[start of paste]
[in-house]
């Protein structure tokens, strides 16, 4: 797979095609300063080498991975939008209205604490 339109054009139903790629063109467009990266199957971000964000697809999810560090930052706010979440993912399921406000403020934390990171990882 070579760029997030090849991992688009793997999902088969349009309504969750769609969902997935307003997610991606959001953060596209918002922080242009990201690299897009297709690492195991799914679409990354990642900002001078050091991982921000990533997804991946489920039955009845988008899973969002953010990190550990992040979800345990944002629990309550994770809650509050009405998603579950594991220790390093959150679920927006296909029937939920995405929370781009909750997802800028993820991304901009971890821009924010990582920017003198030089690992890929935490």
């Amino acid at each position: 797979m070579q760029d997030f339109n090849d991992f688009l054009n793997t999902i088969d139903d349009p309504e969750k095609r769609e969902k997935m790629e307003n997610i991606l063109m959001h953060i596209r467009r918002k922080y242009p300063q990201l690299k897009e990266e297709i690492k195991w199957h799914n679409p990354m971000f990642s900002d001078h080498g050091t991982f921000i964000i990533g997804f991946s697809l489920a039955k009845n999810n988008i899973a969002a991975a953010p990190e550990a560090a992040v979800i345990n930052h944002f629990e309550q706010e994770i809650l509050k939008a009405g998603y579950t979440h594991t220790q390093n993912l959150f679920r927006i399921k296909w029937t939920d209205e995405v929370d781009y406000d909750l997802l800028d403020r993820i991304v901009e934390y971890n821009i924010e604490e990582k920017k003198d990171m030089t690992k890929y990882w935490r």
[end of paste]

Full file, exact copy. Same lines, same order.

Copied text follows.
[in-house]
């Protein structure tokens, strides 16, 4: 797979095609300063080498991975939008209205604490 339109054009139903790629063109467009990266199957971000964000697809999810560090930052706010979440993912399921406000403020934390990171990882 070579760029997030090849991992688009793997999902088969349009309504969750769609969902997935307003997610991606959001953060596209918002922080242009990201690299897009297709690492195991799914679409990354990642900002001078050091991982921000990533997804991946489920039955009845988008899973969002953010990190550990992040979800345990944002629990309550994770809650509050009405998603579950594991220790390093959150679920927006296909029937939920995405929370781009909750997802800028993820991304901009971890821009924010990582920017003198030089690992890929935490």
């Amino acid at each position: 797979m070579q760029d997030f339109n090849d991992f688009l054009n793997t999902i088969d139903d349009p309504e969750k095609r769609e969902k997935m790629e307003n997610i991606l063109m959001h953060i596209r467009r918002k922080y242009p300063q990201l690299k897009e990266e297709i690492k195991w199957h799914n679409p990354m971000f990642s900002d001078h080498g050091t991982f921000i964000i990533g997804f991946s697809l489920a039955k009845n999810n988008i899973a969002a991975a953010p990190e550990a560090a992040v979800i345990n930052h944002f629990e309550q706010e994770i809650l509050k939008a009405g998603y579950t979440h594991t220790q390093n993912l959150f679920r927006i399921k296909w029937t939920d209205e995405v929370d781009y406000d909750l997802l800028d403020r993820i991304v901009e934390y971890n821009i924010e604490e990582k920017k003198d990171m030089t690992k890929y990882w935490r």